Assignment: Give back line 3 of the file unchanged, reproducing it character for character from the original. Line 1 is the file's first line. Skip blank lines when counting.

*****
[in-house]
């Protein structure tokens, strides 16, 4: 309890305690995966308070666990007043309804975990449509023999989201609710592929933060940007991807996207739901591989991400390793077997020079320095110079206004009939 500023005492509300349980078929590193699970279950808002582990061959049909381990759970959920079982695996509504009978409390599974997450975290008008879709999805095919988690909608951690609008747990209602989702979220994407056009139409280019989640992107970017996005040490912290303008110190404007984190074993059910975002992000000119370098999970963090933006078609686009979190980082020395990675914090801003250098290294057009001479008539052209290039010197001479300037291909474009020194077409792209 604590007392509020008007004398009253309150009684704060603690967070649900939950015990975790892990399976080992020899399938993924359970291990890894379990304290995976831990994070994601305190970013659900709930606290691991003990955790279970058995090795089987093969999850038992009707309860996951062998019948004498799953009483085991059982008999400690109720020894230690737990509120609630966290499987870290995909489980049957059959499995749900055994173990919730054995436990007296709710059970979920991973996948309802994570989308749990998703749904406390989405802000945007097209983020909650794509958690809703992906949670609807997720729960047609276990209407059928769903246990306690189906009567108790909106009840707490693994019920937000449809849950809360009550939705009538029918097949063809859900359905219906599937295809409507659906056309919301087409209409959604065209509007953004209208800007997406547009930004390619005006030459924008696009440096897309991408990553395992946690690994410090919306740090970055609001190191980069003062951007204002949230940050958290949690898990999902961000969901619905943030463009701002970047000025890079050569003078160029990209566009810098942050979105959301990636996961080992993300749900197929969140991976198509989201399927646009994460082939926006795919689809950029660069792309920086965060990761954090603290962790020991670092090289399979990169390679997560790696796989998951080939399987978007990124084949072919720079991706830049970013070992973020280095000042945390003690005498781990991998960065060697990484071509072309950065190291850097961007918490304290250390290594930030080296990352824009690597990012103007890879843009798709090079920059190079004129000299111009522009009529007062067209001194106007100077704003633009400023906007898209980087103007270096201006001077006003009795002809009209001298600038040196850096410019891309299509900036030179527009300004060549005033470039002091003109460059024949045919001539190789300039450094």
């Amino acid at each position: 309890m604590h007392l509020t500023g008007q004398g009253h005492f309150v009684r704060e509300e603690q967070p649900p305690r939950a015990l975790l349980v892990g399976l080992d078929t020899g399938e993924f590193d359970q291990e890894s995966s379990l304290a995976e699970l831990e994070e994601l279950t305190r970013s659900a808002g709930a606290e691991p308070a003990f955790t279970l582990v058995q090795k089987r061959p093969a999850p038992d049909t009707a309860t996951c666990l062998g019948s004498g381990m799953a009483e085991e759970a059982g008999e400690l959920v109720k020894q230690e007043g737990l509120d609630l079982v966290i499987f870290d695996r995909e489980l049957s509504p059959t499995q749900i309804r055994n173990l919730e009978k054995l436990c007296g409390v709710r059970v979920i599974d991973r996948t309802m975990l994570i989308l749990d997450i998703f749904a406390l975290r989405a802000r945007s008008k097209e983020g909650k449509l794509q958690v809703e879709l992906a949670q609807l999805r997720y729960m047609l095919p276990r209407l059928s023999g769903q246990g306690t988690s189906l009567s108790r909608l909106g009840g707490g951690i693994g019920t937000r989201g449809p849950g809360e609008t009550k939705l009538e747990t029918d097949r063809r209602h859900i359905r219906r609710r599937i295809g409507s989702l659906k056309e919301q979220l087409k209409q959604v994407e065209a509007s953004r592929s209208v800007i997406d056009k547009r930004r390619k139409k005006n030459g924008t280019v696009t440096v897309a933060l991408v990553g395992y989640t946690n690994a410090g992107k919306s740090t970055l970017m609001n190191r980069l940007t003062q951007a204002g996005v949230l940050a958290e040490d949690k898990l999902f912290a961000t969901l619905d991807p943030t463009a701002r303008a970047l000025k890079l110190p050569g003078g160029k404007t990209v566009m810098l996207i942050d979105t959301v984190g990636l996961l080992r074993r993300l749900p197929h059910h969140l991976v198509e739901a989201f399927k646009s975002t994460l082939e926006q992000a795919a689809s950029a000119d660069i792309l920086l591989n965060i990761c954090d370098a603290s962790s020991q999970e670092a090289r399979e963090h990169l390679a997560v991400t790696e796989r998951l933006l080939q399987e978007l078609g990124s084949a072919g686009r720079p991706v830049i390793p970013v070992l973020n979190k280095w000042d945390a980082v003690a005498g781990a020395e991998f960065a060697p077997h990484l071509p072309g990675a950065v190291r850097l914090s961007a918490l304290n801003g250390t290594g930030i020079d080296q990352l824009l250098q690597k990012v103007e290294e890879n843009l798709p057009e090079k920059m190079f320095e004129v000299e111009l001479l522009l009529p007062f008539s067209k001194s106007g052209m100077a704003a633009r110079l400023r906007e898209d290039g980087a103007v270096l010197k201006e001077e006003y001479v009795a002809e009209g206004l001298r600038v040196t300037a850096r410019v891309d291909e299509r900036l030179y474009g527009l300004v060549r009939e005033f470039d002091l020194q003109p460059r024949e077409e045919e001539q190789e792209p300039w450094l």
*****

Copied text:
């Amino acid at each position: 309890m604590h007392l509020t500023g008007q004398g009253h005492f309150v009684r704060e509300e603690q967070p649900p305690r939950a015990l975790l349980v892990g399976l080992d078929t020899g399938e993924f590193d359970q291990e890894s995966s379990l304290a995976e699970l831990e994070e994601l279950t305190r970013s659900a808002g709930a606290e691991p308070a003990f955790t279970l582990v058995q090795k089987r061959p093969a999850p038992d049909t009707a309860t996951c666990l062998g019948s004498g381990m799953a009483e085991e759970a059982g008999e400690l959920v109720k020894q230690e007043g737990l509120d609630l079982v966290i499987f870290d695996r995909e489980l049957s509504p059959t499995q749900i309804r055994n173990l919730e009978k054995l436990c007296g409390v709710r059970v979920i599974d991973r996948t309802m975990l994570i989308l749990d997450i998703f749904a406390l975290r989405a802000r945007s008008k097209e983020g909650k449509l794509q958690v809703e879709l992906a949670q609807l999805r997720y729960m047609l095919p276990r209407l059928s023999g769903q246990g306690t988690s189906l009567s108790r909608l909106g009840g707490g951690i693994g019920t937000r989201g449809p849950g809360e609008t009550k939705l009538e747990t029918d097949r063809r209602h859900i359905r219906r609710r599937i295809g409507s989702l659906k056309e919301q979220l087409k209409q959604v994407e065209a509007s953004r592929s209208v800007i997406d056009k547009r930004r390619k139409k005006n030459g924008t280019v696009t440096v897309a933060l991408v990553g395992y989640t946690n690994a410090g992107k919306s740090t970055l970017m609001n190191r980069l940007t003062q951007a204002g996005v949230l940050a958290e040490d949690k898990l999902f912290a961000t969901l619905d991807p943030t463009a701002r303008a970047l000025k890079l110190p050569g003078g160029k404007t990209v566009m810098l996207i942050d979105t959301v984190g990636l996961l080992r074993r993300l749900p197929h059910h969140l991976v198509e739901a989201f399927k646009s975002t994460l082939e926006q992000a795919a689809s950029a000119d660069i792309l920086l591989n965060i990761c954090d370098a603290s962790s020991q999970e670092a090289r399979e963090h990169l390679a997560v991400t790696e796989r998951l933006l080939q399987e978007l078609g990124s084949a072919g686009r720079p991706v830049i390793p970013v070992l973020n979190k280095w000042d945390a980082v003690a005498g781990a020395e991998f960065a060697p077997h990484l071509p072309g990675a950065v190291r850097l914090s961007a918490l304290n801003g250390t290594g930030i020079d080296q990352l824009l250098q690597k990012v103007e290294e890879n843009l798709p057009e090079k920059m190079f320095e004129v000299e111009l001479l522009l009529p007062f008539s067209k001194s106007g052209m100077a704003a633009r110079l400023r906007e898209d290039g980087a103007v270096l010197k201006e001077e006003y001479v009795a002809e009209g206004l001298r600038v040196t300037a850096r410019v891309d291909e299509r900036l030179y474009g527009l300004v060549r009939e005033f470039d002091l020194q003109p460059r024949e077409e045919e001539q190789e792209p300039w450094l």